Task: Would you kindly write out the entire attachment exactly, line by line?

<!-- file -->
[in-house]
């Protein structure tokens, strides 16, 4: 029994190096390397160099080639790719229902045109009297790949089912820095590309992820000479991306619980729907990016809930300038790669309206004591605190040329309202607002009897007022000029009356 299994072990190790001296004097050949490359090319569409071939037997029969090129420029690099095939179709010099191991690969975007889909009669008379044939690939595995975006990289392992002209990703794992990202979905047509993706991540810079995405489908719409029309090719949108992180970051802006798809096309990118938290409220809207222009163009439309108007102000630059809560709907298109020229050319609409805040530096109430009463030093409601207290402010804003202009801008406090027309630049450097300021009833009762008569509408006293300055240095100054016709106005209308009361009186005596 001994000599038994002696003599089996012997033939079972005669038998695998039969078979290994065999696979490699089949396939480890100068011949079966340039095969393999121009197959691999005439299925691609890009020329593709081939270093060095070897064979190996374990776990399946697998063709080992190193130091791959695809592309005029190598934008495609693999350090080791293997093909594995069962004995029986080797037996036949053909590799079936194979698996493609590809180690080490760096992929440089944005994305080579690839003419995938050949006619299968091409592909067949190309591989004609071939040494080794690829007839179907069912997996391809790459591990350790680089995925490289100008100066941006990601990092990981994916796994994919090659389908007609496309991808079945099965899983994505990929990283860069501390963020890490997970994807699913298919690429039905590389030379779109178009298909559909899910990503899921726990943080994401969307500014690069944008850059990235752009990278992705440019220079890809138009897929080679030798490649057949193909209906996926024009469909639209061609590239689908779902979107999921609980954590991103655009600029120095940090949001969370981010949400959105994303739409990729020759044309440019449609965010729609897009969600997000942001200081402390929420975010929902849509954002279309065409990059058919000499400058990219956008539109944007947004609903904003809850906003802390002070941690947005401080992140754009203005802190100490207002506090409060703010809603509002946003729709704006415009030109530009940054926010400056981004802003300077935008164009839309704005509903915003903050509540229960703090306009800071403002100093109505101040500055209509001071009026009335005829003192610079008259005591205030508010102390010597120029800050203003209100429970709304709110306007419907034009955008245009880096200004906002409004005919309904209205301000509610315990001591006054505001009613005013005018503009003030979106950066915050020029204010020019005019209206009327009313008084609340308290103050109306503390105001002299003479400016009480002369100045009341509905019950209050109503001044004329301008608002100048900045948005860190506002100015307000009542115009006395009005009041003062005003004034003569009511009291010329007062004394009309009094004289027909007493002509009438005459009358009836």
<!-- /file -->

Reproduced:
[in-house]
């Protein structure tokens, strides 16, 4: 029994190096390397160099080639790719229902045109009297790949089912820095590309992820000479991306619980729907990016809930300038790669309206004591605190040329309202607002009897007022000029009356 299994072990190790001296004097050949490359090319569409071939037997029969090129420029690099095939179709010099191991690969975007889909009669008379044939690939595995975006990289392992002209990703794992990202979905047509993706991540810079995405489908719409029309090719949108992180970051802006798809096309990118938290409220809207222009163009439309108007102000630059809560709907298109020229050319609409805040530096109430009463030093409601207290402010804003202009801008406090027309630049450097300021009833009762008569509408006293300055240095100054016709106005209308009361009186005596 001994000599038994002696003599089996012997033939079972005669038998695998039969078979290994065999696979490699089949396939480890100068011949079966340039095969393999121009197959691999005439299925691609890009020329593709081939270093060095070897064979190996374990776990399946697998063709080992190193130091791959695809592309005029190598934008495609693999350090080791293997093909594995069962004995029986080797037996036949053909590799079936194979698996493609590809180690080490760096992929440089944005994305080579690839003419995938050949006619299968091409592909067949190309591989004609071939040494080794690829007839179907069912997996391809790459591990350790680089995925490289100008100066941006990601990092990981994916796994994919090659389908007609496309991808079945099965899983994505990929990283860069501390963020890490997970994807699913298919690429039905590389030379779109178009298909559909899910990503899921726990943080994401969307500014690069944008850059990235752009990278992705440019220079890809138009897929080679030798490649057949193909209906996926024009469909639209061609590239689908779902979107999921609980954590991103655009600029120095940090949001969370981010949400959105994303739409990729020759044309440019449609965010729609897009969600997000942001200081402390929420975010929902849509954002279309065409990059058919000499400058990219956008539109944007947004609903904003809850906003802390002070941690947005401080992140754009203005802190100490207002506090409060703010809603509002946003729709704006415009030109530009940054926010400056981004802003300077935008164009839309704005509903915003903050509540229960703090306009800071403002100093109505101040500055209509001071009026009335005829003192610079008259005591205030508010102390010597120029800050203003209100429970709304709110306007419907034009955008245009880096200004906002409004005919309904209205301000509610315990001591006054505001009613005013005018503009003030979106950066915050020029204010020019005019209206009327009313008084609340308290103050109306503390105001002299003479400016009480002369100045009341509905019950209050109503001044004329301008608002100048900045948005860190506002100015307000009542115009006395009005009041003062005003004034003569009511009291010329007062004394009309009094004289027909007493002509009438005459009358009836």